Confusing “diagnosis” with “disease”
For most Americans, the biggest health threat is ...that more and more of us are being drawn into the system not because of an epidemic of disease, but because of an epidemic of diagnoses.
Americans live longer than ever, yet more of us are told we are sick.
...This epidemic is a threat to your health. It has two distinct sources. One is the medicalization of everyday life. Most of us experience physical or emotional sensations we don’t like, and in the past, this was considered a part of life. Increasingly, however, such sensations are considered symptoms of disease....Perhaps most worrisome is the medicalization of childhood.
The other source is the drive to find disease early. While diagnoses used to be reserved for serious illness, we now diagnose illness in people who have no symptoms at all, those with so-called predisease or those “at risk.”
Two developments accelerate this process. First, advanced technology allows doctors to look really hard for things to be wrong. We can detect trace molecules in the blood. We can direct fiber-optic devices into every orifice. And CT scans, ultrasounds, M.R.I. and PET scans let doctors define subtle structural defects deep inside the body. These technologies make it possible to give a diagnosis to just about everybody... who, but for testing, would have lived as long without being a patient.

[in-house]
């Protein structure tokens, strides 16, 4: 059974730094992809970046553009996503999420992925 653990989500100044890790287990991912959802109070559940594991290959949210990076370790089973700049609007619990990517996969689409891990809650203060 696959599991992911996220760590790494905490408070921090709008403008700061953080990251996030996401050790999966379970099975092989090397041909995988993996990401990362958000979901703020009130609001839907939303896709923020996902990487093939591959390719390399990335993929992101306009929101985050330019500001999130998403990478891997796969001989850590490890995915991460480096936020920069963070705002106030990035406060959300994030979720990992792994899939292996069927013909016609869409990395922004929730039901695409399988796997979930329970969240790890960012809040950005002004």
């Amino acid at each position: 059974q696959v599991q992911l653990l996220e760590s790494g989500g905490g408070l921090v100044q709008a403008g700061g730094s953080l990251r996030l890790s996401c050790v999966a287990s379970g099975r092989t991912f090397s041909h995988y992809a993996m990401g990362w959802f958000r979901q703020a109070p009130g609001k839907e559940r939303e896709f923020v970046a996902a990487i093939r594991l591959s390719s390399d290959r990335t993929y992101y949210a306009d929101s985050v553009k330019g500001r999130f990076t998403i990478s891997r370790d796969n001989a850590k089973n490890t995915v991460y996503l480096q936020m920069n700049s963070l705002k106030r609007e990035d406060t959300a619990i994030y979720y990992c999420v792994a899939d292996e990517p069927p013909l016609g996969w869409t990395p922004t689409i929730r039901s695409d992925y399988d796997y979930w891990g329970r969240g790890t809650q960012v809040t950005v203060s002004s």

Second, the rules are changing. Expert panels constantly expand what constitutes disease: thresholds for diagnosing diabetes, hypertension, osteoporosis and obesity have all fallen in the last few years. The criterion for normal cholesterol has dropped multiple times. With these changes, disease can now be diagnosed in more than half the population.
...No one should take the process of making people into patients lightly. There are real drawbacks. Simply labeling people as diseased can make them feel anxious and vulnerable — a particular concern in children.
But the real problem with the epidemic of diagnoses is that it leads to an epidemic of treatments. Not all treatments have important benefits, but almost all can have harms. Sometimes the harms are known, but often the harms of new therapies take years to emerge — after many have been exposed. For the severely ill, these harms generally pale relative to the potential benefits. But ... for the many labeled as having predisease or as being “at risk” but destined to remain healthy, treatment can only cause harm.
The epidemic of diagnoses has many causes. More diagnoses mean more money for drug manufacturers, hospitals, physicians and disease advocacy groups. Researchers, and even the disease-based organization of the National Institutes of Health, secure their stature (and financing) by promoting the detection of “their” disease. Medico-legal concerns also drive the epidemic. While failing to make a diagnosis can result in lawsuits, there are no corresponding penalties for overdiagnosis....
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